Yale professor of psychiatry Dr. Sanacora, who has used ketamine to treat hundreds of patients suffering from severe depression, said in a recent interview with NPR that he feels an obligation to use the drug.
"If you have patients that are likely to seriously injure themselves or kill themselves within a short period of time, and they've tried the standard treatments, how do you not offer this treatment?" said Sanacora.
He also says a survey of U.S. and Canada clinics showed that “over 3,000” patients have already been treated.
How effective can ketamine be? It has been shown to relieve the kind of depression that no other drugs can affect. It's lifted even suicidal depression in just hours. With studies into ketamine going on for over a decade, a recent statement from the American Psychiatric Association says there is “compelling evidence” that it works, although its effects have been described as “transient.”
There is definitely more research to be done, especially considering the absence of large-scale trials.
“We don't know how much or how often it should be given for it to be effective or safe,” said psychiatry and neuroscience Professor James Murrough, in a review of ketamine published in Nature Reviews Drug Discovery.
Murrough is concerned that we don’t know the long-term effects of taking the drug. It also tends to wear off, necessitating more to be taken. Another big issue — how to avoid the often-unpleasant “high” from the drug, leaving only its therapeutic qualities. Professor Sanacora shares those concerns:
“In a nutshell, I feel confident telling patients who have had little help from previous treatments that ketamine provides meaningful relief from some of their worst symptoms for at least a few days or even weeks,’’ said Dr. Sanacora. “But I can’t tell them with any degree of certainty how long the benefit can be sustained or how safe it is to repeatedly administer the medication over periods of months or years. "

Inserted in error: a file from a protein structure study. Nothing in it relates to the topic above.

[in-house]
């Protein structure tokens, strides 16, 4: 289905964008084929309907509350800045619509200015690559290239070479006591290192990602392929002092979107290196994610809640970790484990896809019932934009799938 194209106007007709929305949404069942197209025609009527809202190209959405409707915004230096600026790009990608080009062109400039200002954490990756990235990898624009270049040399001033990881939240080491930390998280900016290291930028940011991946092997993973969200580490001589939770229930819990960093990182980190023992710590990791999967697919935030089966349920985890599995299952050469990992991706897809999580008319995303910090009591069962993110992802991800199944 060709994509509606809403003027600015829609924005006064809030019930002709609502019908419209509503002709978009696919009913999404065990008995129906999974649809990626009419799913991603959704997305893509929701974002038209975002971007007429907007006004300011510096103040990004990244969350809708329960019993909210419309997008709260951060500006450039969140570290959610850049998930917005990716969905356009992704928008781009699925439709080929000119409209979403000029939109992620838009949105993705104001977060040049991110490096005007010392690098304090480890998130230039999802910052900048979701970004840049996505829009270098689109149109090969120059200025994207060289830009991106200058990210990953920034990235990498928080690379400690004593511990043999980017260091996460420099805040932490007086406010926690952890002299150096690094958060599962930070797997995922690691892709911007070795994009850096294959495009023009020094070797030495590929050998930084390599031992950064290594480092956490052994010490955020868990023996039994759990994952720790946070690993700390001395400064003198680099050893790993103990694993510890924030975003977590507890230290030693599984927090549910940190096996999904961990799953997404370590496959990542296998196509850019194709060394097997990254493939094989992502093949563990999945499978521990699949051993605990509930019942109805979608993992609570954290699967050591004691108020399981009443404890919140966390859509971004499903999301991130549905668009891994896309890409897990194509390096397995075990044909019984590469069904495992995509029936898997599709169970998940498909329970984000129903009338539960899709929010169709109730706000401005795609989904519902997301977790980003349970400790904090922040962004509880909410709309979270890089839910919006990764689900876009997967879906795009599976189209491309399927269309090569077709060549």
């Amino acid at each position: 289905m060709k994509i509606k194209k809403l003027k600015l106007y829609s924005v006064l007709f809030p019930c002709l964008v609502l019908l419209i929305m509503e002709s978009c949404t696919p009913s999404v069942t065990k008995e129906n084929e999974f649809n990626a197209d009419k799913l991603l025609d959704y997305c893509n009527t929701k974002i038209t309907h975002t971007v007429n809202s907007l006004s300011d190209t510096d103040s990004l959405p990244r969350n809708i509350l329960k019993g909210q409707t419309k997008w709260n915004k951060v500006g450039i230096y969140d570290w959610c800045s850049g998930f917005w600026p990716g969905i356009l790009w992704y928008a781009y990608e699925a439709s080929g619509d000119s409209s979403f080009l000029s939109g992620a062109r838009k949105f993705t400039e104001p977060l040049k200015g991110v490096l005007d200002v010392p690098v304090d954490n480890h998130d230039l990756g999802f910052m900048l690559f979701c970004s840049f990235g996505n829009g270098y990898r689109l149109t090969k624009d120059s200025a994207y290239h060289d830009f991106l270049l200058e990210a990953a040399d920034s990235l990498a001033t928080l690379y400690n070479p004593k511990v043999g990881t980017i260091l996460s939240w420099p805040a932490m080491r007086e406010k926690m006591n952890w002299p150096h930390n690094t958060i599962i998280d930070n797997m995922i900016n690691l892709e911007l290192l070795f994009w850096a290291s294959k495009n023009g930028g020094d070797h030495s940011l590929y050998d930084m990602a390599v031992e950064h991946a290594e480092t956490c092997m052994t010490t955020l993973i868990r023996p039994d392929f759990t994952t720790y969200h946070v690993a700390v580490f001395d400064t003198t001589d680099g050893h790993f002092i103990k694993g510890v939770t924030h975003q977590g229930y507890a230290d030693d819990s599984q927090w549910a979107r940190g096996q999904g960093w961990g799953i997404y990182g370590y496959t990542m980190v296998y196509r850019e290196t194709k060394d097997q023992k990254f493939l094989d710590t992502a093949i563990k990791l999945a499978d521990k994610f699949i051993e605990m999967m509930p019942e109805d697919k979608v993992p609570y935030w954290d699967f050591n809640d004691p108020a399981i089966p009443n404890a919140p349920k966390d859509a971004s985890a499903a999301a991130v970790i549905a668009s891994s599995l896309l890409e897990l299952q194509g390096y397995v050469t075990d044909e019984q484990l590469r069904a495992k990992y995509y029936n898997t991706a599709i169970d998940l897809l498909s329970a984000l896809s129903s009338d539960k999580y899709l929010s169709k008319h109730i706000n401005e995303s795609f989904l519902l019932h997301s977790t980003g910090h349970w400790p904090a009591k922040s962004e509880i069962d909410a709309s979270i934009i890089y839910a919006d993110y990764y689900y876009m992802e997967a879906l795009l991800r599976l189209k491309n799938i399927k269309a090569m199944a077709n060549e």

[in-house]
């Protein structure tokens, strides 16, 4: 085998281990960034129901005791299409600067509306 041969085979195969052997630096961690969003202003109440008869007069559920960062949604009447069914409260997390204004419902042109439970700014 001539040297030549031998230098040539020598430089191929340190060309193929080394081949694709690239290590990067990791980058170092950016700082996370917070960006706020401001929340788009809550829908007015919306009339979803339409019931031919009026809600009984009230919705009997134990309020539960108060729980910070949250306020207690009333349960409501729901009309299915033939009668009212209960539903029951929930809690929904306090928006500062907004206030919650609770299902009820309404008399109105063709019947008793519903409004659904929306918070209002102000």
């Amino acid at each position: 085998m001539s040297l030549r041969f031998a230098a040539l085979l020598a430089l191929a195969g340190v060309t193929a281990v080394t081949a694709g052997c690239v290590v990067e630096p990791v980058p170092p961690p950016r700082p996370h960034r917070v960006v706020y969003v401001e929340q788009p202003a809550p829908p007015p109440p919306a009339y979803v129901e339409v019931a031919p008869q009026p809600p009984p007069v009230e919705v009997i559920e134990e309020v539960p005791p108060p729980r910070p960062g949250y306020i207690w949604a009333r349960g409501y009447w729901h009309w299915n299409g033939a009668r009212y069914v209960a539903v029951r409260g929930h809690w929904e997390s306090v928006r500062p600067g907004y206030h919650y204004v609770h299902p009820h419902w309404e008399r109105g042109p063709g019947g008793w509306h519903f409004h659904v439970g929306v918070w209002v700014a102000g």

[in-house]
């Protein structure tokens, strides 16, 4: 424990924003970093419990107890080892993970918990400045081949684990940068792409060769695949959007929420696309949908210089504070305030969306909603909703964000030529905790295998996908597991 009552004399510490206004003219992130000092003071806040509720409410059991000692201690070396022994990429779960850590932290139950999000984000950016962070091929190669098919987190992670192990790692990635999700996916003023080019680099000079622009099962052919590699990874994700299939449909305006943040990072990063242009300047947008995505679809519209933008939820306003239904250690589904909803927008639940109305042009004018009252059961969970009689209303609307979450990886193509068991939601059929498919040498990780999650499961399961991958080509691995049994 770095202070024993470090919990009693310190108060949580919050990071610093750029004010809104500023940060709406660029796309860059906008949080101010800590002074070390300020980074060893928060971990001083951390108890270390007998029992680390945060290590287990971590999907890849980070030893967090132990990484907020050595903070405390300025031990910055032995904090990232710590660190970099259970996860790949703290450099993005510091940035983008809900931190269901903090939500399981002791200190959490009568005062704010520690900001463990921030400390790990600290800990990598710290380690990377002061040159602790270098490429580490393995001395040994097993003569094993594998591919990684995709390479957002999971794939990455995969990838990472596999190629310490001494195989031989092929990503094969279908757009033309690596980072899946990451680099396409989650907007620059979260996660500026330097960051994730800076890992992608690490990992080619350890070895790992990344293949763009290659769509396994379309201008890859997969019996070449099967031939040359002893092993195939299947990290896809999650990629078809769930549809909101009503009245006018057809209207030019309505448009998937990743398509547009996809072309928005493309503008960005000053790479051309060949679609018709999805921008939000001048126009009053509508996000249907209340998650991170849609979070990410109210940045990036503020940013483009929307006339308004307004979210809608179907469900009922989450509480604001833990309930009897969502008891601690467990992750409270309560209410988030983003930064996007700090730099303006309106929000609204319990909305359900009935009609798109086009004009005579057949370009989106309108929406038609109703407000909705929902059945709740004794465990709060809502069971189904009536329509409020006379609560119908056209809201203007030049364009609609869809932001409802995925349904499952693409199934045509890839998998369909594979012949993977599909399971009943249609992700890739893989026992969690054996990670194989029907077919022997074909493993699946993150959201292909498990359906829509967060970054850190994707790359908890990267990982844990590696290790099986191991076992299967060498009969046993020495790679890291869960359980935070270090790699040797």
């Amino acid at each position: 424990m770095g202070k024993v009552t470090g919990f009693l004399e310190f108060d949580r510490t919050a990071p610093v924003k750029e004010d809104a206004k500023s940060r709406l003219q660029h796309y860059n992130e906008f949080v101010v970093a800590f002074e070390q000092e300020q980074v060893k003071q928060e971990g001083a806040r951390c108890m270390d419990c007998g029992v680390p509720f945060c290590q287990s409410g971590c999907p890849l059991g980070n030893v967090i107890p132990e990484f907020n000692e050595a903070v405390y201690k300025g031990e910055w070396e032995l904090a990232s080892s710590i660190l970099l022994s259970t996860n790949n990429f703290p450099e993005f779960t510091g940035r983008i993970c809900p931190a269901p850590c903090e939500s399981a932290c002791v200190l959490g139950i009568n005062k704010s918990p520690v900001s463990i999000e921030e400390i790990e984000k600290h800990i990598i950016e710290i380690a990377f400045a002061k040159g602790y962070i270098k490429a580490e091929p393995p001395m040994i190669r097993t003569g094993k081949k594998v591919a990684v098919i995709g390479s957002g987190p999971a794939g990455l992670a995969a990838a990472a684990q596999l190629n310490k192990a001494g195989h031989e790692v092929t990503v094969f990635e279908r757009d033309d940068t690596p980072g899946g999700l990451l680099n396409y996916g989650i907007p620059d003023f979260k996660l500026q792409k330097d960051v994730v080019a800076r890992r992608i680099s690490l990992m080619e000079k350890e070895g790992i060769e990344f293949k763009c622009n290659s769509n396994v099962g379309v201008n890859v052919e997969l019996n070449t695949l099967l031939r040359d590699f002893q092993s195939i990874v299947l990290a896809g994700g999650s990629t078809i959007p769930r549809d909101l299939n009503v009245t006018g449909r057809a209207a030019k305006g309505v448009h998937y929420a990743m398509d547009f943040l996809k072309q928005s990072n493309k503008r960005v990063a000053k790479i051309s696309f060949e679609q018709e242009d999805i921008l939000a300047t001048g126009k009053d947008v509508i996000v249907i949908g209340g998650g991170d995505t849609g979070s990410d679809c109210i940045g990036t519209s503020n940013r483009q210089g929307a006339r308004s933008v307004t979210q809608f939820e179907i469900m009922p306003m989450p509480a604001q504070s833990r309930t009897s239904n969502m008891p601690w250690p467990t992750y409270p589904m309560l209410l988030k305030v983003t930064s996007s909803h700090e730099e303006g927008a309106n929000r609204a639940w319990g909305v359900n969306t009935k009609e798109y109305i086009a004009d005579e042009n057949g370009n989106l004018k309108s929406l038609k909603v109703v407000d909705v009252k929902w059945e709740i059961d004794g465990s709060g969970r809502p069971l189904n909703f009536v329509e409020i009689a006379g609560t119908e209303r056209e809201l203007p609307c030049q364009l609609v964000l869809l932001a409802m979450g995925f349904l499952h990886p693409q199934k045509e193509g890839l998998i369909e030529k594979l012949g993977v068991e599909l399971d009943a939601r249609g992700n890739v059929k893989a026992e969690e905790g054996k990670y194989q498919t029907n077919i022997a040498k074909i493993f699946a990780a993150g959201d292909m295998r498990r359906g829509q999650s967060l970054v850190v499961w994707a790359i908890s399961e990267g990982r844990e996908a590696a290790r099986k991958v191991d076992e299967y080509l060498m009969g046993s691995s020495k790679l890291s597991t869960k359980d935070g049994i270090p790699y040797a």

But even with reasonable cautions, ketamine’s promise is very much real, as it can lead to a totally new kind of medication.
"There's warranted caution that's balanced with an optimism that says we've never had a new medication for depression since the era of Prozac," says Murrough.
While most current antidepressants target the neurotransmitters serotonin and noradrenaline, ketamine works on glutamate. Before ketamine was studied, the role of this pathway in depression was not known.
Will we see a ketamine drug soon?
A 2016 study on mice found that the compound hydroxynorketamine may be responsible for ketamine’s success in treating depression. The scientists involved are going to human trials next.
A compound formed from ketamine called esketamine is now in the final testing stage before being considered by the FDA. Other ketamine-like drugs are also in development.
When used in clubs, ketamine is usually injected or snorted to create strong feelings of detachment. The more it’s taken, leading down what’s called a “K hole,” the more feelings of disassociation it will cause. For that reason, it can also be dangerous, with potential to cause temporary amnesia, confusion, increased heart rate, aggression and impaired motor function. There have also been cases of ketamine overdosing leading to date rape (due its paralyzing effects) or even death. In other words - don’t try this at home and wait for the science to catch up.
Check out this Big Think interview with neurobiologist and psychiatric Dennis Charney, who explains how ketamine works differently than other antidepressants: